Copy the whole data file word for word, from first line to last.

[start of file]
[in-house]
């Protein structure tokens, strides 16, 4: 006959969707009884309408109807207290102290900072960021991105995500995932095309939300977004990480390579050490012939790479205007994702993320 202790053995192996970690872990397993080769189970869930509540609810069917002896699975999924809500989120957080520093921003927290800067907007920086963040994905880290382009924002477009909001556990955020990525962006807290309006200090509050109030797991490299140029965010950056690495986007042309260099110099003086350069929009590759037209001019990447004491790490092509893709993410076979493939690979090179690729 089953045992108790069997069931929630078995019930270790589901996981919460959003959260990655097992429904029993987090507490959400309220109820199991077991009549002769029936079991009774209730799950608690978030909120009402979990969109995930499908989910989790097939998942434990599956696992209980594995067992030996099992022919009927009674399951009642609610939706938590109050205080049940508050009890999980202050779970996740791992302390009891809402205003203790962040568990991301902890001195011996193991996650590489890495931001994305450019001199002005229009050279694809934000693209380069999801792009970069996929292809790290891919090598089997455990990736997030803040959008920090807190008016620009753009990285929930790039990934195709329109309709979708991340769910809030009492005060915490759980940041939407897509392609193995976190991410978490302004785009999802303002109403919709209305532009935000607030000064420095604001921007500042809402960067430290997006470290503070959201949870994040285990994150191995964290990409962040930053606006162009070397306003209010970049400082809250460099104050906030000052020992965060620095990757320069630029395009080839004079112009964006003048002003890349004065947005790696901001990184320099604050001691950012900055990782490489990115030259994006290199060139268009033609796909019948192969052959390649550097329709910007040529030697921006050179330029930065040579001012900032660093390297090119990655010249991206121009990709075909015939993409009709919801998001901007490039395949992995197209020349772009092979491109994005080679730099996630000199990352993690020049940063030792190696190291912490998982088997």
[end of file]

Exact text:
[in-house]
């Protein structure tokens, strides 16, 4: 006959969707009884309408109807207290102290900072960021991105995500995932095309939300977004990480390579050490012939790479205007994702993320 202790053995192996970690872990397993080769189970869930509540609810069917002896699975999924809500989120957080520093921003927290800067907007920086963040994905880290382009924002477009909001556990955020990525962006807290309006200090509050109030797991490299140029965010950056690495986007042309260099110099003086350069929009590759037209001019990447004491790490092509893709993410076979493939690979090179690729 089953045992108790069997069931929630078995019930270790589901996981919460959003959260990655097992429904029993987090507490959400309220109820199991077991009549002769029936079991009774209730799950608690978030909120009402979990969109995930499908989910989790097939998942434990599956696992209980594995067992030996099992022919009927009674399951009642609610939706938590109050205080049940508050009890999980202050779970996740791992302390009891809402205003203790962040568990991301902890001195011996193991996650590489890495931001994305450019001199002005229009050279694809934000693209380069999801792009970069996929292809790290891919090598089997455990990736997030803040959008920090807190008016620009753009990285929930790039990934195709329109309709979708991340769910809030009492005060915490759980940041939407897509392609193995976190991410978490302004785009999802303002109403919709209305532009935000607030000064420095604001921007500042809402960067430290997006470290503070959201949870994040285990994150191995964290990409962040930053606006162009070397306003209010970049400082809250460099104050906030000052020992965060620095990757320069630029395009080839004079112009964006003048002003890349004065947005790696901001990184320099604050001691950012900055990782490489990115030259994006290199060139268009033609796909019948192969052959390649550097329709910007040529030697921006050179330029930065040579001012900032660093390297090119990655010249991206121009990709075909015939993409009709919801998001901007490039395949992995197209020349772009092979491109994005080679730099996630000199990352993690020049940063030792190696190291912490998982088997």